Horten


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Horten

(hôr`tən), town (1995 pop. 16,059), Vestfold co., SE Norway, a port on the Oslofjord (an arm of the Skagerrak); chartered 1907. It is a commercial and industrial center. Horten was the main Norwegian naval base until after World War II, when its facilities were moved to Bergen.
References in periodicals archive ?
Prime Minister Jens Stoltenberg said at the visit that many Norwegian counties envy Horten their high-tech companies, which Norspace is a major part of.
Radar tests on the replica show that the plane's radical, smooth design would indeed have given it a significant advantage against radar, according to Tom Dobrenz, a Northrop Grumman expert, who led the Horten replica project.
Isla and Dave Horten, of Ely, Cardiff, who are taking part in the Cash for a Month initiative PICTURE: Liz Pearce
In one of pic's drollest scenes, colleagues honor the dignified, pipe-smoking Horten at a retirement dinner featuring their unique take on toasts and party games.
But at 2am Norwegian Navy ship HNoMS Horten grounded on Gruinard.
The Horten had been taking part in the Neptune Warrior exercise involving forces from 11 nations.
Horten highlights the intimate relationship between the public and popular radio personalities, increasingly closely associated with their sponsor's products--Jack Benny and Jell-O, Bob Hope and Pepsodent toothpaste, for example.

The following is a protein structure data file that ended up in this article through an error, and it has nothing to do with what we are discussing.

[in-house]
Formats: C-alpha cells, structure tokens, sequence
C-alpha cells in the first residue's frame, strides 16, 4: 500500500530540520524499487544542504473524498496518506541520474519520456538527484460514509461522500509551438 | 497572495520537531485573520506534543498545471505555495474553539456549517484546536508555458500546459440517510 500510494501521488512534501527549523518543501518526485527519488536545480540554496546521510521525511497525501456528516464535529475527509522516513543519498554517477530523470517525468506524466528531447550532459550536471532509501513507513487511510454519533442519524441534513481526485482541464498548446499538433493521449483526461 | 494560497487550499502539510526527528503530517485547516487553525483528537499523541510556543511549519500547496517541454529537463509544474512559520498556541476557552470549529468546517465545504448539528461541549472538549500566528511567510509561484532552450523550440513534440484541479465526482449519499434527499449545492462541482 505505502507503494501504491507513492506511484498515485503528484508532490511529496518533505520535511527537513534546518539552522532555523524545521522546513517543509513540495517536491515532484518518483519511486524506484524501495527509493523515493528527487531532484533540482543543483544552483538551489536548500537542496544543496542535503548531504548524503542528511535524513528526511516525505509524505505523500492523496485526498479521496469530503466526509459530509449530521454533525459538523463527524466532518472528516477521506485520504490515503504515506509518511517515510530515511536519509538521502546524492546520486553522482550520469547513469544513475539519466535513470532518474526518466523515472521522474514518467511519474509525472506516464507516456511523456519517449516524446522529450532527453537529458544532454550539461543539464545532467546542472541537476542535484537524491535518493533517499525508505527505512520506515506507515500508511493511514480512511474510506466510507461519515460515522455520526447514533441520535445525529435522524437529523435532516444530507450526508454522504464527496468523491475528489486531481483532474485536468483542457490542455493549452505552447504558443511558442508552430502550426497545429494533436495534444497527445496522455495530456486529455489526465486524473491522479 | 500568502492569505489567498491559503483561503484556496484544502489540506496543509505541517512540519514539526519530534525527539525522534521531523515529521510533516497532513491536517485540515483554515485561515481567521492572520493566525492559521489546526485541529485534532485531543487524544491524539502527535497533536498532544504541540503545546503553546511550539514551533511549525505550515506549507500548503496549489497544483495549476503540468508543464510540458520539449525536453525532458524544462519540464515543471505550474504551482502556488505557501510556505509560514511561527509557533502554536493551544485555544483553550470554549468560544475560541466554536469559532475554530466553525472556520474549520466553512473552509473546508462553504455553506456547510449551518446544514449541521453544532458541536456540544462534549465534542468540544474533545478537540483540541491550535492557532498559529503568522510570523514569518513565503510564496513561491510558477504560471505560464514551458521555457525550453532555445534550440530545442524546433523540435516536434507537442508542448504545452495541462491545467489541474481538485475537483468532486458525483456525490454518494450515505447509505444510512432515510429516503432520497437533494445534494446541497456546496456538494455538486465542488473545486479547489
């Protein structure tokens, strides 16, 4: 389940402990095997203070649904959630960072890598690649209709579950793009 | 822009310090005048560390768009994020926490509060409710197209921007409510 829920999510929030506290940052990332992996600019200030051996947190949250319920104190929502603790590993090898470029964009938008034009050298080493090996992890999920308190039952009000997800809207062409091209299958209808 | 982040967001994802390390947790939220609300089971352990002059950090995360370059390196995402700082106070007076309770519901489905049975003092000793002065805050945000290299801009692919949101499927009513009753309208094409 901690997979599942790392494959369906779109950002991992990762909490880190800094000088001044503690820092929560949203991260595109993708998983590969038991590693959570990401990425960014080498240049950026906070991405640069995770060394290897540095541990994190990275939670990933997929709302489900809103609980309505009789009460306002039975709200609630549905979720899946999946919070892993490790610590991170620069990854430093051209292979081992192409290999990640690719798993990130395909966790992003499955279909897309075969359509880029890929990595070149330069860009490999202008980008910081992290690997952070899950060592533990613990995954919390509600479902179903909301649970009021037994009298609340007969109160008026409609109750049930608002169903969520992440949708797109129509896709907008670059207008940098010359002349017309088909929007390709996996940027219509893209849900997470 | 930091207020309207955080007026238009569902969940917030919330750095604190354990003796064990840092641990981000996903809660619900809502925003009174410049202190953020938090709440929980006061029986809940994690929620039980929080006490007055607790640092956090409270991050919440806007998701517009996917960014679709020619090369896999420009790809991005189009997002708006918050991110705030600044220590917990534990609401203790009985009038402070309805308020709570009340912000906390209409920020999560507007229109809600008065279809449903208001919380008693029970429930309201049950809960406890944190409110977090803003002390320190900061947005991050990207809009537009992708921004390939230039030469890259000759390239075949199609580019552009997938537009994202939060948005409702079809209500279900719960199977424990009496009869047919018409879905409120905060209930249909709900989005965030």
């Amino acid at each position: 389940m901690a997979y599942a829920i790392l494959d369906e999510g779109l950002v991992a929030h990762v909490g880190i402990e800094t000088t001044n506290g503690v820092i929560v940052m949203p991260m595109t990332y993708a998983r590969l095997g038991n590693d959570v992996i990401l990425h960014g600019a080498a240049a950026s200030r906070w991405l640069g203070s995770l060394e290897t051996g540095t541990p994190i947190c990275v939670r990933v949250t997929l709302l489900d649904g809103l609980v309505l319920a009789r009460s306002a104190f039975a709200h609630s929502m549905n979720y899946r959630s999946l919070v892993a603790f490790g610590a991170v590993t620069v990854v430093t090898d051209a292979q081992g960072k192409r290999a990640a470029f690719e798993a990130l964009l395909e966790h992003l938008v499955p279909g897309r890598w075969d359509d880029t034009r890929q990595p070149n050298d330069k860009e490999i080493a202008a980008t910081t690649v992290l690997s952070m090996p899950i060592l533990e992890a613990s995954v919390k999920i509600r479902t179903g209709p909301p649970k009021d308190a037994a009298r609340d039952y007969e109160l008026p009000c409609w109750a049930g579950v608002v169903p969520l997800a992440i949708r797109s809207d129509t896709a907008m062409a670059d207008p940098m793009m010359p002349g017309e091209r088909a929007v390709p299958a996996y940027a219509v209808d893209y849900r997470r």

Notre Dame's Shane Horten caused a fumble, teammate Cory Harris scored on a 3-yard run and Kay Borbath added two field goals to give Notre Dame a 37-0 lead after three quarters.
Fehn's latest museum, which houses Norway's national photographic collection and the Preus Fotomuseum, is on the top floor of a naval warehouse at Karljohansvern in Horten on the fjord south of Oslo (other floors are for the marine museum).
By Gerd Horten Berkeley and Los Angeles: University of California Press, 2002.
Gerd Horten University of California Press xiii + 218pp 29.
Miller's emphasis on Peiresc's implicit connection with Gassendi's other biographical subject, Tycho Brahe, is surely correct; the pairing of the antiquarian with the astronomer, both masters of observation, foreshadows the comic debut of such figures as Thomas Nabbes's Horten, "an owner of rarities and antiquities," who proudly displays "A weatherbeaten stone with an inscription / That is not legible but through an optick," convinced by its minute markings that it was once an altar "in some Sibills cave / Three thousand years ago" (Thomas Nabbes, The Bride, A Comedie (1640) IV: I:47-49).